How to Live Your Life From a Place of Love

Not anger, jealousy, or revenge.

Photo by Sam Manns on Unsplash

In February of this year, 2019, I got a small heart tattooed on my upper forearm. It represents a phrase I try to live by: Live your life from a place of love.

I read about the concept in Gabby Bernstein’s book, “The Universe Has Your Back,” and it stuck with me ever since.

To live from a place of love means that every action you take comes from a love for yourself, others, or your dreams.

Your actions could come from a love for a non-profit, the will to have exciting new experiences, or a new car, even.

You shouldn’t live your life from a place of revenge, anger, hatred, or jealousy.

What does it mean to live from a place of love?

Let’s say you have a goal to see a new car parked in your driveway by mid-2020.

There are two types of ways to make that dream a reality. You can either work from a place of love or work from a place of, in this case, jealousy.

To work hard toward your goal from a place of love means you take action because you genuinely want the car.

Your current car is ten-years-old, and you want to treat yourself because you’ve worked hard in the last couple of years.

You want your kids to have an air conditioner that works and to plug-in your phone so you and your partner can sing songs from the top of your lungs.

To work hard toward achieving your aim from a place of jealousy means you want the car because the coworker, Brett, you loathe bought it and is making you feel embarrassed about your ten-year-old vehicle.

You don’t care that your car is old. You’ve never been particularly interested in automobiles. Your current car gets you where you need to go, and that’s all that matters to you.

But you can’t stand that Brett got a new car and is making you feel poor, so you work toward buying it too. That’ll show him.

Who’s going to be happier about the car when it’s sitting in their driveway?

Spoiler alert: Not jealous-you.

You’re going to get the car, feel a moment of satisfaction, and… that’s it. You’ll arrive at work, ready to show off your new vehicle to Brett, and you’ll end up angry and disappointed because Brett doesn’t give a shit.

Now, you have a new car you don’t want, and you miss your old one. You wish you’d saved your money for that trip you’ve wanted to take for a while now.

The you that lived from a place of love, though — they’re going to be ecstatic as fuck.

You might go with your entire family to buy the vehicle. Later, you’ll drive by the beach, singing songs, blasting that AC, and enjoy every moment of it. You’ll feel fulfilled.

This is because you wanted the car and what it’d bring you from a place of love. You did it for you and your family — not anyone else.

Recognize your mistake and forgive yourself

When you realize you took action without truly thinking about it, you can’t help but feel like it’s the end of the world.

A couple of months ago, I couldn’t write anything. I tried and tried, but everything I wrote was shit. It took a conversation with a friend to realize that it was because I wasn’t creating from a place of love.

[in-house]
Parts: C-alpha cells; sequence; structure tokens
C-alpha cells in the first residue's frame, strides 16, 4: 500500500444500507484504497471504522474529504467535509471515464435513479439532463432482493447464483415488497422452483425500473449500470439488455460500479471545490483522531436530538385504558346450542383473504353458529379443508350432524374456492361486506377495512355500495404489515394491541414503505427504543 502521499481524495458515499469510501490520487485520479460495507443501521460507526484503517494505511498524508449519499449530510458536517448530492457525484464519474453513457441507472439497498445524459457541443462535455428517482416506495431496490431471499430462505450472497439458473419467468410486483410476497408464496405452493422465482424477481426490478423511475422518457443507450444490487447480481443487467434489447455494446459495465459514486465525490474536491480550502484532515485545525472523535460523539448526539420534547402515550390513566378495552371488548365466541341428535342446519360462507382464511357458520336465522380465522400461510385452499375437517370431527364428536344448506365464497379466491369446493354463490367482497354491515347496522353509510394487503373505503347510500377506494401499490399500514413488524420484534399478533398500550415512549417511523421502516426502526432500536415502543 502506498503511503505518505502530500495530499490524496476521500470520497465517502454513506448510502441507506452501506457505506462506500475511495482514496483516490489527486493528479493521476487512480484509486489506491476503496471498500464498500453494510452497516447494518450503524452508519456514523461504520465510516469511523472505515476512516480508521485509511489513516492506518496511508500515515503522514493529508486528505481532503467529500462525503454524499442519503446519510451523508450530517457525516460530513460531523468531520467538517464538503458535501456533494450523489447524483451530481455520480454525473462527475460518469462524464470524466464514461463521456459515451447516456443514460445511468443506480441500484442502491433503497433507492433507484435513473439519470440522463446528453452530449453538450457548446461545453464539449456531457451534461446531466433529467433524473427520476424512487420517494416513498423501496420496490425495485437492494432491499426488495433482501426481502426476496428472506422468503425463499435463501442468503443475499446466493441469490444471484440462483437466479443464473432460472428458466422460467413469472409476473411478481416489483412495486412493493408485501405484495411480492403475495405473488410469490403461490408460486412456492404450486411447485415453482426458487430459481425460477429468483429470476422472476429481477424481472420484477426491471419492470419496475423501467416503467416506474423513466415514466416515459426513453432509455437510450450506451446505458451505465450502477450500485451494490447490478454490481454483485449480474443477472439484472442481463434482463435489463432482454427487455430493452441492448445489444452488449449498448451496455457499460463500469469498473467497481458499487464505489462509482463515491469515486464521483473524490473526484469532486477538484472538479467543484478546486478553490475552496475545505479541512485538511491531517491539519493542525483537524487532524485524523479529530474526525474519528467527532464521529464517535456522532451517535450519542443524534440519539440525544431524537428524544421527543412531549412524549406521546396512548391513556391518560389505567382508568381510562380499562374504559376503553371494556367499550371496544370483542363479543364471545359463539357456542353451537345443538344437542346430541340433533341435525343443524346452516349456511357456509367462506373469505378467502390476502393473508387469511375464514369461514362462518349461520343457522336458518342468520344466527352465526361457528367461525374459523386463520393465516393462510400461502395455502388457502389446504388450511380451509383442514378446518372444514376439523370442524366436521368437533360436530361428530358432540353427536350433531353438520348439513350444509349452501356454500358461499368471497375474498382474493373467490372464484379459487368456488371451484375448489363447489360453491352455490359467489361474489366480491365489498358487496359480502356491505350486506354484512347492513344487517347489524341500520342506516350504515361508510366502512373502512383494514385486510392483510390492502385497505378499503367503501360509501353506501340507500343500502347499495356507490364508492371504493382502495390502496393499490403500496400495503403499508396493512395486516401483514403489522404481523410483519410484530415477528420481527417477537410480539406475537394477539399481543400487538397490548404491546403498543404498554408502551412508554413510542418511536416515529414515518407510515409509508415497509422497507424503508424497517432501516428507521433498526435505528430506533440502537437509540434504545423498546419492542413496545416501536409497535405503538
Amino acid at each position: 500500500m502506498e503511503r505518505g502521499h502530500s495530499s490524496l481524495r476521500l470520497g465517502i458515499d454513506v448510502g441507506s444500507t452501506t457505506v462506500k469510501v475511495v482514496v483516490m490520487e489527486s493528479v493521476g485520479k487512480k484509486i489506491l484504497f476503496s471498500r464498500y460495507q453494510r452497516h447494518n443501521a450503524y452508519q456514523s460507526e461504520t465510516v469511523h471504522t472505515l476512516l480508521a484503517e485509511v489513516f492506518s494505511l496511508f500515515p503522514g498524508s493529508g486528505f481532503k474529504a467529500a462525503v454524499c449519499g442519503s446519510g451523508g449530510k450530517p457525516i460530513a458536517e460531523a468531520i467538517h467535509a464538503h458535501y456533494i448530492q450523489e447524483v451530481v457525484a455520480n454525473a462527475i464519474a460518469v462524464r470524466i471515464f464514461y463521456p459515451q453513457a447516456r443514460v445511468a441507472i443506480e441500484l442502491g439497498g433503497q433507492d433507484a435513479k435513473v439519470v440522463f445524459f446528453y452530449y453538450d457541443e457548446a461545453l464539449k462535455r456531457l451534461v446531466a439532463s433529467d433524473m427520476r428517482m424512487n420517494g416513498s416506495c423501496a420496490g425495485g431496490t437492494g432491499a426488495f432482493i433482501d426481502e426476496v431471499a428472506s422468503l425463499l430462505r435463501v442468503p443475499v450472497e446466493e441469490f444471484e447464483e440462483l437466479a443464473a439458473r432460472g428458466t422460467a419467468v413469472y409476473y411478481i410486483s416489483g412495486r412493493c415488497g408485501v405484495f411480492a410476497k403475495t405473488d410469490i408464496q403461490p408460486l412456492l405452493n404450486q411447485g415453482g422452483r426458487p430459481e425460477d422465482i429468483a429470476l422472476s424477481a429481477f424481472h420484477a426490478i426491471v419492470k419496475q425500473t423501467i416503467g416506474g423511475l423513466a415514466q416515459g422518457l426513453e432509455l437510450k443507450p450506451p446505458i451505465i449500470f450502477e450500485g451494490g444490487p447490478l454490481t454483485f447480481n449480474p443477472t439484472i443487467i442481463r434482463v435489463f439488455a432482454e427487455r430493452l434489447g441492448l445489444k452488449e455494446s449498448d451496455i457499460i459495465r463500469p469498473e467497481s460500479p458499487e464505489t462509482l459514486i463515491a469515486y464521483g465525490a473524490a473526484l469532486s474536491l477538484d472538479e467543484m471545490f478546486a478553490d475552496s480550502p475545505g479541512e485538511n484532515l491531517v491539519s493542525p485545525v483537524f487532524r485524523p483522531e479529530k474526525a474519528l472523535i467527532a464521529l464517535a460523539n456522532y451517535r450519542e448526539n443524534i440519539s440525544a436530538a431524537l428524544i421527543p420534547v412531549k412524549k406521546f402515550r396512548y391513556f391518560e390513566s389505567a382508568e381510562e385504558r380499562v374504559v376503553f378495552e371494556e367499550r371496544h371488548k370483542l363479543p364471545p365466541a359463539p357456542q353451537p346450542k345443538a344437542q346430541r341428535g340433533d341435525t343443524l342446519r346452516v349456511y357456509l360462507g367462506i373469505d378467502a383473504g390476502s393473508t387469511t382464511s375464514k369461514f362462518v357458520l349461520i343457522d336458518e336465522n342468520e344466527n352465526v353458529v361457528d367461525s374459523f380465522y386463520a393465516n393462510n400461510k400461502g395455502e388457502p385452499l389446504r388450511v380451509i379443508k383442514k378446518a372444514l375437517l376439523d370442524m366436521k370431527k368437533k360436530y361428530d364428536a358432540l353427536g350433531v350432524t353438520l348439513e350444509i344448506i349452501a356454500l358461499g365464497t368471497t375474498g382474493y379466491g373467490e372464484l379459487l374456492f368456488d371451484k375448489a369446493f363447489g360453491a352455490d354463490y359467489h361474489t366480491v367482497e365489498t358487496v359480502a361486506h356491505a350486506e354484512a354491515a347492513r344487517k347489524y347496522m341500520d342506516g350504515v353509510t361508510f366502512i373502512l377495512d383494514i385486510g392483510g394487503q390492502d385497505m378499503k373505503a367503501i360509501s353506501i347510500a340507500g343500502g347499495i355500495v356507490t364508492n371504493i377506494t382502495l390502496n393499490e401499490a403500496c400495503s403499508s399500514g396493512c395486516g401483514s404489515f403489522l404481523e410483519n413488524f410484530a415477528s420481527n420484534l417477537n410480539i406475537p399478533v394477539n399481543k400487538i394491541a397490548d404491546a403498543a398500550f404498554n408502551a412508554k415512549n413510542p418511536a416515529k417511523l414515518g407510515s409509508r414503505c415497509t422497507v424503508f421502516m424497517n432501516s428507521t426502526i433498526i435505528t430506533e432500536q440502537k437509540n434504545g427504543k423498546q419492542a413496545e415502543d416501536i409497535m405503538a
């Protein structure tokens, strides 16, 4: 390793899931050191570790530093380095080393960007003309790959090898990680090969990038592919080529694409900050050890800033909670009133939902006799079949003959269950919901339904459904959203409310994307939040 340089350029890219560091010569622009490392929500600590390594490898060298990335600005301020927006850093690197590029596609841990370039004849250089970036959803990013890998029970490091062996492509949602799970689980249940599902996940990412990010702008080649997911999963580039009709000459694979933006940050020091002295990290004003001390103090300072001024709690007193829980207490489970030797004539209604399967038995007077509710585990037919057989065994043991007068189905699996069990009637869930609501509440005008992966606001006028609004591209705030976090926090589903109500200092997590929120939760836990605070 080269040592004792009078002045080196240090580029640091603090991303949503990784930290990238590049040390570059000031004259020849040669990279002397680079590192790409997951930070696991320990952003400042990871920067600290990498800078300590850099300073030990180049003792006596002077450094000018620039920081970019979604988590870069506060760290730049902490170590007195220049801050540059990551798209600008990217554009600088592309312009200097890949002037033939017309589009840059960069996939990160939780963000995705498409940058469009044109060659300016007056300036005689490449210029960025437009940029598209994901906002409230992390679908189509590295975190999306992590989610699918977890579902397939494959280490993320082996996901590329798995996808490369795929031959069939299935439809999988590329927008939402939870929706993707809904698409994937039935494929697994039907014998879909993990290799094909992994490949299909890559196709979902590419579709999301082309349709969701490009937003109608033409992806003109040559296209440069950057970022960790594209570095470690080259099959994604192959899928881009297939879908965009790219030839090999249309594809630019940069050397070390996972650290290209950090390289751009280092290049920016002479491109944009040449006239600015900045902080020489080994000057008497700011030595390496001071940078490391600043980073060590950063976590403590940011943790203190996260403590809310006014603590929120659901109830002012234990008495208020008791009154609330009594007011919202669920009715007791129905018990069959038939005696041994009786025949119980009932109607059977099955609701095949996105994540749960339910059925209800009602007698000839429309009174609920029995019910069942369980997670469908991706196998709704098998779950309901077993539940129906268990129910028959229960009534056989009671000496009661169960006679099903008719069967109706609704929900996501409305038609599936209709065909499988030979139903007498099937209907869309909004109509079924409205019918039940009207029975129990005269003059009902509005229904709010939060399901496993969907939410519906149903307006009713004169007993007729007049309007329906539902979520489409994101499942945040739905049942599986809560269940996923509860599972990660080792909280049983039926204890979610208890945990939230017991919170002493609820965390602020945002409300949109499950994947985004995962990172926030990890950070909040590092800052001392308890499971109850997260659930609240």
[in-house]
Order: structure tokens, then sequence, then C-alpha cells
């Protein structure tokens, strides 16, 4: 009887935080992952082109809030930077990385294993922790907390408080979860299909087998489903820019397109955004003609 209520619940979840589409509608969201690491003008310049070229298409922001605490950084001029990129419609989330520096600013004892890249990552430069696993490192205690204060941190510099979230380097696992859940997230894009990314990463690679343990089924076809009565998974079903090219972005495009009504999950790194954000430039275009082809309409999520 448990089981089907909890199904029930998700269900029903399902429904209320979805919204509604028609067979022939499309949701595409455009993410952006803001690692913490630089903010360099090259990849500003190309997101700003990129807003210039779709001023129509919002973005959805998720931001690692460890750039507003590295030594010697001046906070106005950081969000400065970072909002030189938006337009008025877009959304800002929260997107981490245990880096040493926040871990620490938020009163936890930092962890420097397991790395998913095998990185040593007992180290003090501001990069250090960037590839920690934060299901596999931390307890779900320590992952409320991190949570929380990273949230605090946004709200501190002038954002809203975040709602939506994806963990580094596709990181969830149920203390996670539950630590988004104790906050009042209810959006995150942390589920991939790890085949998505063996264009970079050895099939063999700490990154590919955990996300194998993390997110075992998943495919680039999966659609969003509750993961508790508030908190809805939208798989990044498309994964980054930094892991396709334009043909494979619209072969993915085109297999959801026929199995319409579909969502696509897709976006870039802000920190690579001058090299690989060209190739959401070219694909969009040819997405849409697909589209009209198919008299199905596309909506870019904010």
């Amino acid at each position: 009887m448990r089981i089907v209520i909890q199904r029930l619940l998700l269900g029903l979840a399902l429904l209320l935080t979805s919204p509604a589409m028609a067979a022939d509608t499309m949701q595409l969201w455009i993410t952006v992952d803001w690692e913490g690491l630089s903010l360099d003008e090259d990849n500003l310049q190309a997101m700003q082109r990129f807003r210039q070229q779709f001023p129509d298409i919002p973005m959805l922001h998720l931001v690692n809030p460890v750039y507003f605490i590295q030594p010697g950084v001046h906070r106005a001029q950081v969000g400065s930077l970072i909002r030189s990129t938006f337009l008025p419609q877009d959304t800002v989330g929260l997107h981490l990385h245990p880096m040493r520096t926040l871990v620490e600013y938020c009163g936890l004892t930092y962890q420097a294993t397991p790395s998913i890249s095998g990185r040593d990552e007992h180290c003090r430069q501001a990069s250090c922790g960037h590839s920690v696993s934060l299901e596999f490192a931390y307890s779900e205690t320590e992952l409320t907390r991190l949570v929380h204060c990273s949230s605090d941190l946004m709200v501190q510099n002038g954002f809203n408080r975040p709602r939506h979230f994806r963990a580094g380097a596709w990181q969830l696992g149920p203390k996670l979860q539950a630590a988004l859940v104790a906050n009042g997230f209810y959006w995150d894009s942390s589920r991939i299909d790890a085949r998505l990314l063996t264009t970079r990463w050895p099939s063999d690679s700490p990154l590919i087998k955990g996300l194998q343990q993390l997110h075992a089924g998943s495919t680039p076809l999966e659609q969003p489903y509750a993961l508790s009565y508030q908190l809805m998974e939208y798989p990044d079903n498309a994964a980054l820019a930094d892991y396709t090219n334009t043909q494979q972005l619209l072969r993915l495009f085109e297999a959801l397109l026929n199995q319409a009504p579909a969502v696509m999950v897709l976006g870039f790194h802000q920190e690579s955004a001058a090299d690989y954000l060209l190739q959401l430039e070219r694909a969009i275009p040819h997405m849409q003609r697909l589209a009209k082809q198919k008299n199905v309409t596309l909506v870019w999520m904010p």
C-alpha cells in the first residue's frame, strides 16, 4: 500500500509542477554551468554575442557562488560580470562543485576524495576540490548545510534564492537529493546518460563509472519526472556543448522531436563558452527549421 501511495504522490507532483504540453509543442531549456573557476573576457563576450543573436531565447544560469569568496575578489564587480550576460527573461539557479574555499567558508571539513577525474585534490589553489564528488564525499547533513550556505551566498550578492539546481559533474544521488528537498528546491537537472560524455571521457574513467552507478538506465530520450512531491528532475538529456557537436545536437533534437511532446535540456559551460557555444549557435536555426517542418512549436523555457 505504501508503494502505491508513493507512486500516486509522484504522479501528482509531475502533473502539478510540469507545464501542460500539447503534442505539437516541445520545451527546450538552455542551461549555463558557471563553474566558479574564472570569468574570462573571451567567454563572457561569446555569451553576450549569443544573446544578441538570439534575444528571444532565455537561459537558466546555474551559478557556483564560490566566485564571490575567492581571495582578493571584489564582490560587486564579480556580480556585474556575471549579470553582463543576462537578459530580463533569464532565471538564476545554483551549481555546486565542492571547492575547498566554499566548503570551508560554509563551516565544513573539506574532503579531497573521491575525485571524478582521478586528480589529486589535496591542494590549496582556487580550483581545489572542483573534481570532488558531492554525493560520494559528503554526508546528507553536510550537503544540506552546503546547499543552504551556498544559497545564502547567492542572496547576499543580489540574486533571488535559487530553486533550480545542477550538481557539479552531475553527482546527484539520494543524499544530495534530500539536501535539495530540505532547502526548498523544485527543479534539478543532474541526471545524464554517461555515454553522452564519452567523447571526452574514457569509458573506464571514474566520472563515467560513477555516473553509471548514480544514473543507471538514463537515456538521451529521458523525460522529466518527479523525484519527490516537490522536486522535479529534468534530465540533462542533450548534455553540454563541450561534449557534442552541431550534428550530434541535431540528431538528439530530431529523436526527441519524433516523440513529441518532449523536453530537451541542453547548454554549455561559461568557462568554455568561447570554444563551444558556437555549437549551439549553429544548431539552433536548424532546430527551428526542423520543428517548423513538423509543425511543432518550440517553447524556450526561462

I was creating because I wanted to prove people wrong, and the pressure to succeed was holding me back from writing.

Once I realized that, I felt guilty and like I’d wasted time. I knew better than to write to succeed rather than because I love it. A couple of years ago, I would’ve beaten myself up for this.

However, I’ve learned that what’s important is that you recognize your mistake, and then forgive yourself.

We’re human, and we’re going to fuck up a lot more. We’ll say things we regret when we’re hurt and do things we don’t like to impress people.

How to realign yourself with love

It’s not the end of the world when you do something in a place out of love. This is why Gabby Bernstein suggests that you pay attention to what you do, and when you realize your mistake, realign yourself with love.

Gabby has many suggestions in her book on how to do this, but the one I use is a mantra. This helps me remember my goal, and I do what I can to get back on the right track.

Before I take the next step, I ask myself if it aligns with love or from a darker place. If it’s from love, I continue. if it’s not, I readjust.

This is the mantra I use. It’s a direct quote from Gabby’s book:

You always have the choice to change and make things better.

If you said something you regret, you could apologize right now. If you realize you’re doing something only because you want to prove some asshole wrong, change your reason for taking action.

The other mantra I use is, “I choose to realign yourself with love.”

I don’t want to be someone who doesn’t live her life from what she thinks is best. That’s why I chose to figure out what the next, better steps are.

Try to live as your higher-self would — no matter what or who the Universe put in front of you. If you stumble and fall, pick yourself up, tell yourself it’s okay, and then jump right back into the path.

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